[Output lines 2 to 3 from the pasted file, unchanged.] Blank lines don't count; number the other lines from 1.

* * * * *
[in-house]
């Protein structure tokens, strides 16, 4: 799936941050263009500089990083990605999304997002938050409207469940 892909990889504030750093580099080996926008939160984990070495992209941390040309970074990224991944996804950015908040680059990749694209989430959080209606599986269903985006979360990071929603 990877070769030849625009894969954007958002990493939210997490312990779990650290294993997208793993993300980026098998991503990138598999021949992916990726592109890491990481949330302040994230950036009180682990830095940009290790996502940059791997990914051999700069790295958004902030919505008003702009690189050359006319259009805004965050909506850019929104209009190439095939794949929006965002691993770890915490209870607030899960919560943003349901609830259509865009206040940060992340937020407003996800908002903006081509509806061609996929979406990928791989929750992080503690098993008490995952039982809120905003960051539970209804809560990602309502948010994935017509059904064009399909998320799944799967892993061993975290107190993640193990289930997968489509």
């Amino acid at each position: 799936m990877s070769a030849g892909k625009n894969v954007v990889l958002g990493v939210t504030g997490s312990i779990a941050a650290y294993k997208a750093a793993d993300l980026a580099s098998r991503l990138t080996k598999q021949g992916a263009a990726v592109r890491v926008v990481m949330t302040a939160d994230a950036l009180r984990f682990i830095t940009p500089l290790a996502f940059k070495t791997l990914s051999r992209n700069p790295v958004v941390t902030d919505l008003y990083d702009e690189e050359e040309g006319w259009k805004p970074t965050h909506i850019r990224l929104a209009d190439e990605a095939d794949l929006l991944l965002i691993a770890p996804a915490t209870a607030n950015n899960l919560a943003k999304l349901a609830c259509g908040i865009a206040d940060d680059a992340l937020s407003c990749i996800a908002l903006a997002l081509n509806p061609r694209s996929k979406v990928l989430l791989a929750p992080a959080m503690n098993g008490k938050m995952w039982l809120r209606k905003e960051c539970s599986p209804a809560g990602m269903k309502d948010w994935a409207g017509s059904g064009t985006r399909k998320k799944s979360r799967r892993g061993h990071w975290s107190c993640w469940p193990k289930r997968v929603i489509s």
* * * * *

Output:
């Protein structure tokens, strides 16, 4: 799936941050263009500089990083990605999304997002938050409207469940 892909990889504030750093580099080996926008939160984990070495992209941390040309970074990224991944996804950015908040680059990749694209989430959080209606599986269903985006979360990071929603 990877070769030849625009894969954007958002990493939210997490312990779990650290294993997208793993993300980026098998991503990138598999021949992916990726592109890491990481949330302040994230950036009180682990830095940009290790996502940059791997990914051999700069790295958004902030919505008003702009690189050359006319259009805004965050909506850019929104209009190439095939794949929006965002691993770890915490209870607030899960919560943003349901609830259509865009206040940060992340937020407003996800908002903006081509509806061609996929979406990928791989929750992080503690098993008490995952039982809120905003960051539970209804809560990602309502948010994935017509059904064009399909998320799944799967892993061993975290107190993640193990289930997968489509």
């Amino acid at each position: 799936m990877s070769a030849g892909k625009n894969v954007v990889l958002g990493v939210t504030g997490s312990i779990a941050a650290y294993k997208a750093a793993d993300l980026a580099s098998r991503l990138t080996k598999q021949g992916a263009a990726v592109r890491v926008v990481m949330t302040a939160d994230a950036l009180r984990f682990i830095t940009p500089l290790a996502f940059k070495t791997l990914s051999r992209n700069p790295v958004v941390t902030d919505l008003y990083d702009e690189e050359e040309g006319w259009k805004p970074t965050h909506i850019r990224l929104a209009d190439e990605a095939d794949l929006l991944l965002i691993a770890p996804a915490t209870a607030n950015n899960l919560a943003k999304l349901a609830c259509g908040i865009a206040d940060d680059a992340l937020s407003c990749i996800a908002l903006a997002l081509n509806p061609r694209s996929k979406v990928l989430l791989a929750p992080a959080m503690n098993g008490k938050m995952w039982l809120r209606k905003e960051c539970s599986p209804a809560g990602m269903k309502d948010w994935a409207g017509s059904g064009t985006r399909k998320k799944s979360r799967r892993g061993h990071w975290s107190c993640w469940p193990k289930r997968v929603i489509s």